HTML and CSS Reference
This dilemma inspired the introduction of the doctype switch . When a document includes a correct
doctype, a modern browser will assume the entire document is well formed and authored according to web
standards. The browser can then render the page in a mode intended to comply with the established
standards for markup and CSS, a mode known as compliance mode or strict mode . If the doctype is
missing, incomplete, or malformed, the browser will assume it's dealing with an outdated or badly made
website and revert to a looser and more tolerant rendering mode, known as quirks mode because it's
intended to adjust to the various quirks of nonstandard and improperly constructed markup (it's also
sometimes called compatibility mode ). Very old browsers lack a doctype switching mechanism and are
forever locked in their outdated quirks modes.
To invoke standards compliance mode in modern web browsers, a complete doctype must be the very first
line of text in a document; only white space is allowed to appear before it. Any unexpected text or code
appearing before the doctype declaration will throw most modern browsers into quirks mode, with often-
unpredictable results. Designing websites with CSS is considerably easier and the results are more
consistent when you invoke compliance mode. Hence, including a correct doctype is essential. And
because a doctype is already a required part of a valid document, modern browsers will always render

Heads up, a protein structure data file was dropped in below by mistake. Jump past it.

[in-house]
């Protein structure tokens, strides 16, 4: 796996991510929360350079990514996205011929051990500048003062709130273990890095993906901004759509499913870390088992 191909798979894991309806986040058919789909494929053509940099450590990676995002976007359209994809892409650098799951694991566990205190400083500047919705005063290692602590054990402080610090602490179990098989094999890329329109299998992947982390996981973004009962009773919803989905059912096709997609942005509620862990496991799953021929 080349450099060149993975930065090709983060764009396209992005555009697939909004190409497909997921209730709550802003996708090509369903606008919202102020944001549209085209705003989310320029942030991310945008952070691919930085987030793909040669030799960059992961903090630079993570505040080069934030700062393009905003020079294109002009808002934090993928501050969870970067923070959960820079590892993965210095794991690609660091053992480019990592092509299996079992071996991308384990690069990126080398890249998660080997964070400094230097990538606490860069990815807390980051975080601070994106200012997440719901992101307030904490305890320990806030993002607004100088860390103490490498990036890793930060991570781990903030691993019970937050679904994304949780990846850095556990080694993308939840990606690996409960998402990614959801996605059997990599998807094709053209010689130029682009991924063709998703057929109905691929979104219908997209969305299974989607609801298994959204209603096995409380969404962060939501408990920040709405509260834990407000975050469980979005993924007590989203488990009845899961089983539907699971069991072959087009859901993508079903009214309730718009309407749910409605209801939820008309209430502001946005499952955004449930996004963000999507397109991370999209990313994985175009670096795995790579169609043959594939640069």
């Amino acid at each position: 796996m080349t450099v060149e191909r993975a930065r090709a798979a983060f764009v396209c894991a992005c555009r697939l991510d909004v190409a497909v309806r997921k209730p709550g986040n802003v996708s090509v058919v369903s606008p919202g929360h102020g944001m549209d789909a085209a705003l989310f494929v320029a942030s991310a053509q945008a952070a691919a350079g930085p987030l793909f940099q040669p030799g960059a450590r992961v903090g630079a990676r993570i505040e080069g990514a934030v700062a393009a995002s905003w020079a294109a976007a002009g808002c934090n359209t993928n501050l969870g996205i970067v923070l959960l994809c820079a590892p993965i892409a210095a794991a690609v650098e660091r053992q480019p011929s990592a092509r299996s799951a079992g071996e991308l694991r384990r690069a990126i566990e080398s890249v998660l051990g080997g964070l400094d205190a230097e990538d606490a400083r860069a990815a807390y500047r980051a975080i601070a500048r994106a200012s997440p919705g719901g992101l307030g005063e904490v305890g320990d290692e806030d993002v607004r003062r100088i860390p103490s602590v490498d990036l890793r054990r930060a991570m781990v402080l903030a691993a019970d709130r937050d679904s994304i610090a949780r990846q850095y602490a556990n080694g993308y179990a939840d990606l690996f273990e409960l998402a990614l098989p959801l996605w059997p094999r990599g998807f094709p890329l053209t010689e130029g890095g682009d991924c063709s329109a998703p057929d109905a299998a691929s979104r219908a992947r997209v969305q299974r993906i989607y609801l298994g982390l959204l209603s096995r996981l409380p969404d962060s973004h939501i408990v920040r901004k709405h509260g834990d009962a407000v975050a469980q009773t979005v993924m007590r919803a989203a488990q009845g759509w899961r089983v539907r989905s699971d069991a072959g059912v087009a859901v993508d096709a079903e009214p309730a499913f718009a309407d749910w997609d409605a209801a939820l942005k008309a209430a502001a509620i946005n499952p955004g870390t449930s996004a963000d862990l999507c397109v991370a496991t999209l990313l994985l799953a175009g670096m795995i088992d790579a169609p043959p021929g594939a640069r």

your pages in compliance mode if you build your documents correctly.
Peter-Paul Koch offers additional information and opinions on quirks mode at his
appropriately named website, Quirks Mode ( quirksmode.org/css/quirksmode.html ).
For a breakdown of just how browsers render documents differently in their quirks
modes, check out Jukka Korpela's article “What Happens in Quirks Mode?”
The Root Element: html
After the doctype, the rest of the document is entirely contained in a single html element. This is also
called the root element because it's the starting point for the document tree , and all other elements in the
document branch off from the html element that contains them. The root element can only have one head
and one body element as its direct children (both covered in this chapter) and every other element
descends from one of those two. You can choose to omit the html element's start and end tags and the
browser will simply generate them itself when it renders the document; the html element is always there
because the doctype implies its existence.
However, it's still generally a good idea to include the root element's start and end tags in your markup,
especially because the start tag can carry attributes. The lang and dir internationalization attributes are
optional, but you should usually include them with the html element. The Web is a globe-spanning,
borderless nation that speaks many languages—all of them, in fact. Declaring the natural language of your
content can assist browsers in parsing and rendering it, especially if the browser and operating system are
localized for a different language.
Listing 3-2 shows an HTML document with an html element that includes the lang and dir attributes,
indicating that this page is written in American English ( lang="en-US" ) and should be read (and rendered)
from left to right ( dir="ltr" ). These are global attributes , as we mentioned in Chapter 2, so they can